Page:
Ohio Medicare patients and their families have experienced “never events” that resulted in medical malpractice claims. These unexpected incidents occur while patients are in hospitals or under the care of a healthcare provider in some capacity. Medical malpractice suits work to compensate parties injured by a “never event.”
“Never events” occur in cases the government says should never happen. The Center for Medicare and Medicaid Services (CMS) has implemented policies against “never events,” although the reduction is evident, these events still happen repeatedly.
Medical malpractice and “never events”
Medical malpractice gives the injured party the right to claim damages for injuries or death sustained by an at-fault healthcare practitioner. CMS guidelines lift the financial obligation off patients that experienced a “never event.” Eliminating the bill after a “never event” differs from damages received from a medical malpractice suit.
Medicare patients are subjected to “never events” because of their age, condition, frailty, and mental state. Pressure ulcers are common “never events” when a patient lays or sits in one place for too long. The skin breaks, becomes infected, and could result in further injury or death. Staffing shortages or improper training increase these incidents, and healthcare facilities are held accountable in many cases.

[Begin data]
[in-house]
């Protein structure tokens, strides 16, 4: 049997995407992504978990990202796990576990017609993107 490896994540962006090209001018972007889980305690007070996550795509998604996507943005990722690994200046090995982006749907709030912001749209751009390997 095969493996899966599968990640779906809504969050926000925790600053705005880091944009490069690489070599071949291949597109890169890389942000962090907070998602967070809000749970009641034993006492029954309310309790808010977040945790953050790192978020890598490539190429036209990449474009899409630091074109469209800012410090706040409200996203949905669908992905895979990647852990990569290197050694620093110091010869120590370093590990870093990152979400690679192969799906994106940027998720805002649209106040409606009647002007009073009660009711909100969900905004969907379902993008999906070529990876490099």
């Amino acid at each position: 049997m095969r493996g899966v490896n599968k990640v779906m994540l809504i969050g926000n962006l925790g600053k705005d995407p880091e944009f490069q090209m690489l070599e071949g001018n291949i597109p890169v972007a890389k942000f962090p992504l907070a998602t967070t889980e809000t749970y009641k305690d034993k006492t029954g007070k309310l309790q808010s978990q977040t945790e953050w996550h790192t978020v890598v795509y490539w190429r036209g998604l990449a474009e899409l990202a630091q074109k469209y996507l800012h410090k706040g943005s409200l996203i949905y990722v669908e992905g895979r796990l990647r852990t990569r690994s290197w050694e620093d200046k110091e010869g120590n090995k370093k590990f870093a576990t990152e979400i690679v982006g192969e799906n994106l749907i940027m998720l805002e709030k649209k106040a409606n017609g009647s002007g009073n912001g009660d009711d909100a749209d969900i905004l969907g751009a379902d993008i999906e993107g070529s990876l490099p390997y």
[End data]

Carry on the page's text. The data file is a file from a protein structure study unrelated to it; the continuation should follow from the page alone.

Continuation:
Medicare and “never events” guidelines
CMS’ Hospital Acquired Condition Policy (HAC) details the penalties for “never events” in healthcare facilities. The purpose is to keep Medicare patients safe and hold healthcare providers accountable. Financial penalties and improving best practices are the mission of HAC. Patient falls, UTIs, surgical errors, and others shouldn’t occur according to CMS HAC guidelines but when they do it opens the door to medical malpractice claims.
Over 760 hospitals received the 1% penalty for “never events.” This number demonstrates improvements by hospitals to reduce incidents while providing cost-saving, effective patient care. Medical malpractice claims, in comparison, illustrate the need for further improvements.
Wise counsel is an additional advocate for Medicare patients. Medical incidents occur, and many go unreported, especially in elder care. A watchful eye over your loved ones while in the hospital and an open line of communication with care providers reduces negligent care.